Giant honeybees send waves rippling across their open nests by flipping their abdomens upward in coordination, a sight that approaching predators seem to shy away from. A new study is revealing details about what triggers the behavior, known as shimmering.
That shimmering is strongest when the bees are shown a dark object that moves against a light background under bright ambient light, researchers report in the September Journal of Experimental Biology. The experimental setup simulates animals such as hornets, one of the bees’ main predators, flying against the bright sky, and shows what visual cues set off the behavior, the researchers say. The behavior “is intriguing as this is possibly one way in which a species of animal communicates with another to warn that they are capable of defending themselves,” says Kavitha Kannan, a neurobiologist at the University of Konstanz in Germany who was not involved in the study.
Giant honeybees, including Apis dorsata, typically form open nests uncovered by other materials in areas like tree branches and window ledges. In the new study, the researchers worked with two A. dorsata nests in roof rafters. Standing near the hives, behavioral ecologist Sajesh Vijayan moved circular cardboard pieces of different sizes in shades of gray and black against either a gray or a black background. The bees shimmered when a black object moved against the gray backdrop, but not when the contrast was flipped.
That’s probably because the black-on-gray setup “resembles a natural predator or a natural condition,” says Sajesh, who goes by his first name, as is common in many parts of southern India. “These are open-nesting colonies, so they are always exposed to a bright sky.”
The team observed little shimmering during the dim twilight periods of dawn and dusk. Since shimmering is a response meant to be perceived by a predator or other unwelcome visitor, such as a bee from another colony, the researchers think that other defensive behaviors might be at play during dim conditions. “We also think that shimmering is a specialized response towards hornets because it has not really been reported in cases of birds attacking or birds flying past these colonies,” Sajesh says. Birds, instead, “elicit a mass stinging response.” That could be because approaching birds loom comparatively large in the bees’ visual field, and at that point, the bees’ attitude may be “let’s not take any more chances, just sting,” Sajesh says.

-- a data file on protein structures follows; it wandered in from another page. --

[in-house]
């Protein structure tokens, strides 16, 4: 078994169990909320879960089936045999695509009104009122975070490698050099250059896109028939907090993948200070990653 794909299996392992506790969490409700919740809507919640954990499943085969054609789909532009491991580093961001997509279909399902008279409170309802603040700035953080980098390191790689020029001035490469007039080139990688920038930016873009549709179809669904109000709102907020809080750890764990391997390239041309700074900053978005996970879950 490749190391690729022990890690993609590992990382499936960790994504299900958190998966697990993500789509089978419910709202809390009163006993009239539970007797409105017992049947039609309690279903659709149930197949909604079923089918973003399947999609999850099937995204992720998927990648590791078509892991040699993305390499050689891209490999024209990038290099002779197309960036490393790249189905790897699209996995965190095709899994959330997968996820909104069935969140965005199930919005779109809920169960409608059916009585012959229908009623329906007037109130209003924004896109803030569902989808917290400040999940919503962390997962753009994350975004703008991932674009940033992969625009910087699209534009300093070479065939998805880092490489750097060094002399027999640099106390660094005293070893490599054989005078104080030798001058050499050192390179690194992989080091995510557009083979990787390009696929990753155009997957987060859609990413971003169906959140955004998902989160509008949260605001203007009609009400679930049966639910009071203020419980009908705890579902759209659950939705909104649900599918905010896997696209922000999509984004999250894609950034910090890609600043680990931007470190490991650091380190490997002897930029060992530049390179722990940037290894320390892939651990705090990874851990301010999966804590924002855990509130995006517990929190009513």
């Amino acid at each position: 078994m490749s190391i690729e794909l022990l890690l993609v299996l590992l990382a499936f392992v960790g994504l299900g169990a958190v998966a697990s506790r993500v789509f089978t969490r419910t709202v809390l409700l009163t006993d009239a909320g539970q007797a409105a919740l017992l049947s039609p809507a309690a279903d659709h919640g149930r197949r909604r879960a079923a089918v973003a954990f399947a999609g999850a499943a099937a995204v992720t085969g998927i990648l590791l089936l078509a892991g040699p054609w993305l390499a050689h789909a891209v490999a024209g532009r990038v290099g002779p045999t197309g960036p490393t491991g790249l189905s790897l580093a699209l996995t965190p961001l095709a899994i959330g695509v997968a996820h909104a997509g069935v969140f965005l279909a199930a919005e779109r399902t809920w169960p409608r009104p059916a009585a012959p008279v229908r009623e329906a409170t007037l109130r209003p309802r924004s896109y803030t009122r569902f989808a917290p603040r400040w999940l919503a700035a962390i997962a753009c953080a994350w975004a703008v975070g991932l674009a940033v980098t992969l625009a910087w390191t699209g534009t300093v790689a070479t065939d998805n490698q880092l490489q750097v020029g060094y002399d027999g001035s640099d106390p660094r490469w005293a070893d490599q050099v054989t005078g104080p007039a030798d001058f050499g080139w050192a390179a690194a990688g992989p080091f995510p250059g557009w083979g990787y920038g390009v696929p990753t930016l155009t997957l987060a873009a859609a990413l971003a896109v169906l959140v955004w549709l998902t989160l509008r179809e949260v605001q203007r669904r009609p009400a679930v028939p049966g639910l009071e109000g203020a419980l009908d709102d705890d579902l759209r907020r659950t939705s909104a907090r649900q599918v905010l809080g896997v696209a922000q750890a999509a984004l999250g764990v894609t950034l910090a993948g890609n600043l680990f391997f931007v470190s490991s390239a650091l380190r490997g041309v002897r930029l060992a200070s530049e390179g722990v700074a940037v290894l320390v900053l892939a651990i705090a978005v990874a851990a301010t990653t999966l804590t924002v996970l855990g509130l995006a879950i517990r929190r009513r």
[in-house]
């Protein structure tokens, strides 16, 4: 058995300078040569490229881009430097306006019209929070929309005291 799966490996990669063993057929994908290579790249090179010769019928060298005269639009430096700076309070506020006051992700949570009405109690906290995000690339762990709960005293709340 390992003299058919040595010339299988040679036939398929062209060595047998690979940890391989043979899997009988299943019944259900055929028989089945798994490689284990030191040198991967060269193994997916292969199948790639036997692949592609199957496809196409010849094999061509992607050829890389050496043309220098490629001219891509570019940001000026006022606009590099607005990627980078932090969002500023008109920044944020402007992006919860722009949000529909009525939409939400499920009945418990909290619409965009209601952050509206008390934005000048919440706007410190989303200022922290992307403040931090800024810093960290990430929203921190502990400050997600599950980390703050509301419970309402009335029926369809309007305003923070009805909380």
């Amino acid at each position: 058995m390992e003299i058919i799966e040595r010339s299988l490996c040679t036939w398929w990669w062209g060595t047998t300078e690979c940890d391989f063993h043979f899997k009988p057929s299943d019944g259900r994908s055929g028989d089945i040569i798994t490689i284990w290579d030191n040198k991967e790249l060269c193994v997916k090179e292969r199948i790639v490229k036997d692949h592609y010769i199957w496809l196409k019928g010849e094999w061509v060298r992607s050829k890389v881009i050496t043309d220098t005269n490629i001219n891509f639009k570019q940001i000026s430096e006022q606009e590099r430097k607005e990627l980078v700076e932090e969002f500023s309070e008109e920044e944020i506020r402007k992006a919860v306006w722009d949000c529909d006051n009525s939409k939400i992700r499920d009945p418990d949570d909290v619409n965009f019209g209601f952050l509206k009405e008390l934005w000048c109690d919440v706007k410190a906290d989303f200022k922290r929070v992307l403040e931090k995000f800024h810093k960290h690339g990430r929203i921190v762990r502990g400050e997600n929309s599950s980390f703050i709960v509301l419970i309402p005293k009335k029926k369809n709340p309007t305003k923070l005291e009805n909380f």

In both hives, shimmering completely vanished when the bees were presented with the smallest objects, in this case a circle four centimeters in diameter. The result suggests that there is a minimum size threshold that triggers the ripples.
Shimmering strength did not wane even when the bees were exposed to the artificial setup repeatedly, perhaps because it’s advantageous to stay vigilant against predators like hornets that make persistent attacks.
How exactly the bees are perceiving the objects in the study is not yet known. “They could be actually seeing this object moving, or they could just be responding to a reduction in their visual field,” Sajesh says.
The researchers plan to explore that question further. They are also designing experiments with LED screens to tweak the background colors and patterns and object shapes to figure out what types of shapes and even motions might matter to the bees.
After receiving an experimental treatment to stop the body from attacking itself, five people no longer have any symptoms of lupus.
That treatment, called CAR-T cell therapy, seems to have reset the patients’ immune systems, sending their autoimmune disease into remission, researchers report September 15 in Nature Medicine. It’s not yet clear how long the relief will last or whether the therapy will work for all patients.
Even so, the results could be “revolutionary,” says immunologist Linrong Lu of the Shanghai Immune Therapy Institute at the Shanghai Jiao Tong University School of Medicine, who was not involved in the study. CAR-T cell therapy has been used for various types of cancer, but it’s still in testing for autoimmune diseases (SN: 2/2/22). In the new study, all five participants went into remission without needing additional drugs beyond the genetically engineered CAR-T cells. The target of those engineered cells — immune cells key for fighting off infections — returned a few months after being wiped out. Some of those cells are primed to attack viruses and bacteria but not the study participants’ healthy cells.
It’s unknown how many people worldwide have lupus, a painful disease in which some immune proteins called antibodies attack healthy tissue and organs (SN: 4/25/19). An estimated 161,000 to 322,000 people in the United States live with the most common form called systemic lupus erythematosus. While there are effective therapies, those treatments don’t work for everyone.
The five people in the study had this common form with symptoms resistant to multiple commonly used lupus drugs, such as hydroxychloroquine. But laboratory studies in mice hinted that CAR-T cells might help. So immunologist Georg Schett and colleagues took T cells from each patient and genetically modified the cells to track down and kill all antibody-producing cells. All five participants — four female and one male ages 18 to 24 — were in remission three months after being treated with the altered cells.
The antibody-producing cells, called B cells, disappeared from blood samples as the CAR-T cells killed them off. But B cells are an important defense against infectious diseases such as measles. Luckily, the immune cells weren’t gone permanently, says Schett, of Friedrich-Alexander-Universität Erlangen-Nürnberg in Germany. A few months later, the patients’ bone marrow had made more. The B cells were back; the lupus was not.